U.S. Supreme Court Justices Discuss First Amendment

Antonin Scalia and Ruth Bader Ginsburg share their views on the U.S. Constitution during Kalb Report.

April 20, 2014

Kalb Report

Justices Antonin Scalia and Ruth Bader Ginsburg join Marvin Kalb for the Kalb Report.

By Nic Corbett

U.S. Supreme Court Justices Antonin Scalia and Ruth Bader Ginsburg may not agree on much, but they have stayed great friends over the years—a rarity in Washington, D.C.

On the last show of the 20th season of the Kalb Report, the pair held a conversation about their unusual friendship, the First Amendment and NSA surveillance practices. The program was broadcast live on Thursday at the National Press Club.

Moderator Marvin Kalb explained how the two justices approach cases from their unique perspectives. Justice Scalia, the longest-serving justice currently on the court, is an originalist who thinks the Constitution should be interpreted as the Founding Fathers intended. However, Justice Ginsburg, who was appointed in 1993, considers the Constitution to be a living document, in that it changes as society evolves.

Despite their conflicting views, “they are great friends who dine together, travel together, love going to the opera together,” Mr. Kalb said. “In fact, they inspired a new opera called, of all things, ‘Scalia/Ginsburg.’ They are like the old days in this capital, when political differences would not stop a great friendship from flourishing.”

Justice Ginsburg recalled meeting Justice Scalia, whom she refers to as "Nino," when he gave a speech before a unit of the American Bar Association. She said she disagreed with most of what he said but “thought he said it an absolutely captivating way.”

In a discussion of the First Amendment, Justice Scalia downplayed the importance of the Bill of Rights in American democracy, which he called an “afterthought” added in 1791. The Founding Fathers structured the government to preserve a free society, he said.

“That’s what they debated about in 1787, and if you think that’s false, just look around the world,” Justice Scalia said. “Every tinhorn dictator in the world today has a bill of rights. It isn’t the Bill of Rights that produces freedom. It’s the structure of government that prevents anybody from seizing all the power.”

Justice Ginsburg disagreed, saying: “There was always the idea of rights. Think of our first great document, the Declaration of Independence.”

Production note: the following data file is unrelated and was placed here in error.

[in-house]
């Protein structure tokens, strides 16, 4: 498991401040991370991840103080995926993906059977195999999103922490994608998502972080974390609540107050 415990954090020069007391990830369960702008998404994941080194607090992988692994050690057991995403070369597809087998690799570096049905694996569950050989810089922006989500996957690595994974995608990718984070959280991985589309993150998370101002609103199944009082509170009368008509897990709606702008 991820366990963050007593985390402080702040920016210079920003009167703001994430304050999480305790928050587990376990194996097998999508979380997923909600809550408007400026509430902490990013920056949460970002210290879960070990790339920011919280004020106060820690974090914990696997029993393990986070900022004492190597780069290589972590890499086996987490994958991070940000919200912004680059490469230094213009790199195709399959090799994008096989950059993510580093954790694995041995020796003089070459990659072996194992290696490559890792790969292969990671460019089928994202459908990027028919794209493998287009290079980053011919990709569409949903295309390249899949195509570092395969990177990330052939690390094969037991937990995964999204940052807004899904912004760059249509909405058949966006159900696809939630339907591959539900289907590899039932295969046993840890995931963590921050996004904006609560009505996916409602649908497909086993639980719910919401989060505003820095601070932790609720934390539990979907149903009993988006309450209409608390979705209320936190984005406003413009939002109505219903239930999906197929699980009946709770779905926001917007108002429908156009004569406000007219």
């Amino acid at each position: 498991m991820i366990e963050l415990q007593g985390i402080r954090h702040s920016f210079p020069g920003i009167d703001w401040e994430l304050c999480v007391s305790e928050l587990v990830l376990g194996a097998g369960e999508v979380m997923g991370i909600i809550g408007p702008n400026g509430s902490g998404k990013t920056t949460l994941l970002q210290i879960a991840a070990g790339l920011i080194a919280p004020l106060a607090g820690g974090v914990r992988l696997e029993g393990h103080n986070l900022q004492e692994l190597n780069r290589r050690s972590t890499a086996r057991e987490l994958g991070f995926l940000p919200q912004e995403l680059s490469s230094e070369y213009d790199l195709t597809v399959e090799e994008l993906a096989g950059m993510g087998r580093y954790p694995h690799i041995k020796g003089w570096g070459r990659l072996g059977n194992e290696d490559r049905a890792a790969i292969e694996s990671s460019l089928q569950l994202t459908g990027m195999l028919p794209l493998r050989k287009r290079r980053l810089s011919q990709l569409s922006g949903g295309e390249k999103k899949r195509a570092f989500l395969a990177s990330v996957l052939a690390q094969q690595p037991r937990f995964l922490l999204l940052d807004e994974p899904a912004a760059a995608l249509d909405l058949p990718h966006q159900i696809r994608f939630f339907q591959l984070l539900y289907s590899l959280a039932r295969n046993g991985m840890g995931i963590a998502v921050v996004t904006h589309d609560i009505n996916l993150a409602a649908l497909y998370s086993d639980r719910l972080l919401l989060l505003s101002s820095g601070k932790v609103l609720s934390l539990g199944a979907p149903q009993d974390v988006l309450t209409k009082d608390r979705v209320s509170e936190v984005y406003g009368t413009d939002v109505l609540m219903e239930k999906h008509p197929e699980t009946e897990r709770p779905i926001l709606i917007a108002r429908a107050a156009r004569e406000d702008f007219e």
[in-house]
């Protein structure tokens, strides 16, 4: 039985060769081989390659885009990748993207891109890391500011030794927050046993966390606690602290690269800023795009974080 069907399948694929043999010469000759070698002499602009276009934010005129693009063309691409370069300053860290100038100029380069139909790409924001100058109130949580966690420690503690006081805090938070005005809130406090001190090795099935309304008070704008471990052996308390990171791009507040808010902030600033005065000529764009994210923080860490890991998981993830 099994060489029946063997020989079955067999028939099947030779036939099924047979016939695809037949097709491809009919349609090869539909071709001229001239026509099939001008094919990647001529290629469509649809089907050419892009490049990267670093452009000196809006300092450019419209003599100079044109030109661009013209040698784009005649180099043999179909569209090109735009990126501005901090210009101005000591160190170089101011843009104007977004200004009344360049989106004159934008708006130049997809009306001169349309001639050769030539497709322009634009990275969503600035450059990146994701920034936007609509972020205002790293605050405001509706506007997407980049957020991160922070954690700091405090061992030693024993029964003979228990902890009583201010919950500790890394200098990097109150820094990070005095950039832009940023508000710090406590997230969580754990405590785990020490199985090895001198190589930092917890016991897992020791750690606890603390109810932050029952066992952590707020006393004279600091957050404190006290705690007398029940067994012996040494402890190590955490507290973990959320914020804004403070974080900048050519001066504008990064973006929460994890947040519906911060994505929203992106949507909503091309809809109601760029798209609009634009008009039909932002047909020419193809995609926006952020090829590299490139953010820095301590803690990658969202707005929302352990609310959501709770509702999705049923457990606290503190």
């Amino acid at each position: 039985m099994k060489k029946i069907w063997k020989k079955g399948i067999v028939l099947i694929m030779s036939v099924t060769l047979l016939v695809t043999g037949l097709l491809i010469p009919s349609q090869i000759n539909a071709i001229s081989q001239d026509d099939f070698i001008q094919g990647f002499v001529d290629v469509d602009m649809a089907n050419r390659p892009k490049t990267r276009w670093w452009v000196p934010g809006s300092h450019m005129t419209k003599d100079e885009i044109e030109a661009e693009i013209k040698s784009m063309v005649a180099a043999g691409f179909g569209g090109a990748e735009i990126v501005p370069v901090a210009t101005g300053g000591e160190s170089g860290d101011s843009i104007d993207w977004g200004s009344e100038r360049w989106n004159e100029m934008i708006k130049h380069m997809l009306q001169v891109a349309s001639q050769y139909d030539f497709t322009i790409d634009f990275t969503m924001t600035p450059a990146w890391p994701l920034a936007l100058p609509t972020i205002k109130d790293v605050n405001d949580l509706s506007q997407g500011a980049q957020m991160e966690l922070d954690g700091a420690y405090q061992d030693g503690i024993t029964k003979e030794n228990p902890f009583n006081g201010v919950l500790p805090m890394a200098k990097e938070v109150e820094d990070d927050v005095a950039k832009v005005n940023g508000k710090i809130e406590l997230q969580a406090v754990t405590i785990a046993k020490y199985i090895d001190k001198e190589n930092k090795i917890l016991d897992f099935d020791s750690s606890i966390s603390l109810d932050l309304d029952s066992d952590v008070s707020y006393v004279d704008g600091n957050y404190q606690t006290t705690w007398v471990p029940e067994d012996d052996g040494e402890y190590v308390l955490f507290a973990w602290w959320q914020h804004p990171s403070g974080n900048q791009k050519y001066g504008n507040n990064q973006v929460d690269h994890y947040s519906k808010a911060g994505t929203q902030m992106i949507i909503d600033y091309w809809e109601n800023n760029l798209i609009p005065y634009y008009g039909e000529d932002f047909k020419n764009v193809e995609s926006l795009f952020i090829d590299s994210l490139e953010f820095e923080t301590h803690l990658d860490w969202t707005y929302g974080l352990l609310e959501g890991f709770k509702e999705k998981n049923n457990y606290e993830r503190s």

Mr. Kalb broached the subject of Edward Snowden and NSA surveillance, asking the judges if they believed the Washington Post deserved the Pulitzer Prize for its coverage. The judges deflected the question, with Justice Ginsburg deferring to the judgment of journalists in the audience.

“I don't read the Post, so I have no idea,” Justice Scalia quipped.

Mr. Kalb asked if either viewed Mr. Snowden as a traitor or a whistleblower. Justice Scalia responded, "Oh, that's not part of what I worry about really. That's a policy question, not a legal one. So I stay out of that." 

The conversation veered to the Fourth Amendment, which protects Americans from unreasonable search and seizure. Mr. Kalb asked the justices if data considered important by the media or the government stored on a computer or in the cloud could be considered personal effects. If that were the case, he asked, would the U.S. government be unable to justify its NSA surveillance program, and therefore be in violation of the Constitution?

“No, because it’s not absolute,” Justice Scalia said. “As Ruth said, there are very few freedoms that are absolute. Your person is protected by the Fourth Amendment, but as I pointed out, when you board a plane, somebody can pass their hands all over your body. That’s a terrible intrusion. But given the danger that it’s guarding against, it’s not an unreasonable intrusion.”

However, the two indicated that the court would likely hear a case on NSA surveillance. Justice Scalia was none too happy about the possibility. The Supreme Court, he said, is the "least qualified" institution to decide the question, explaining that the court, unlike the executive and congressional branches, “knows nothing” about the degree of risk.

“It’s foolish to have us make the decision, because I don’t know how serious the danger is in this NSA stuff,” he said.

Any evidence used to decide the case must be made available to all parties and their lawyers, Justice Ginsburg added. The Supreme Court can’t just call up the White House to get answers to the justices’ questions. But she said she doesn’t think the Supreme Court has a choice.

“The court doesn’t decide, ‘We’re going to pick this area and straighten it out today,’” Justice Ginsburg said. “There are petitions for review, and if there is a law that the government says was violated and the other side says, ‘No, the government can’t do this, can’t engage in that kind of surveillance.’ If that case comes to us, we can’t run away and say, ‘Well, we don’t know much about that subject, so we won’t decide it.’ ”

The Kalb Report series, moderated by Mr. Kalb, is jointly produced by the National Press Club Journalism Institute, the George Washington University, Harvard University, University of Maryland University College and the Philip Merrill College of Journalism at the University of Maryland. The series is underwritten by a grant from Ethics and Excellence in Journalism Foundation.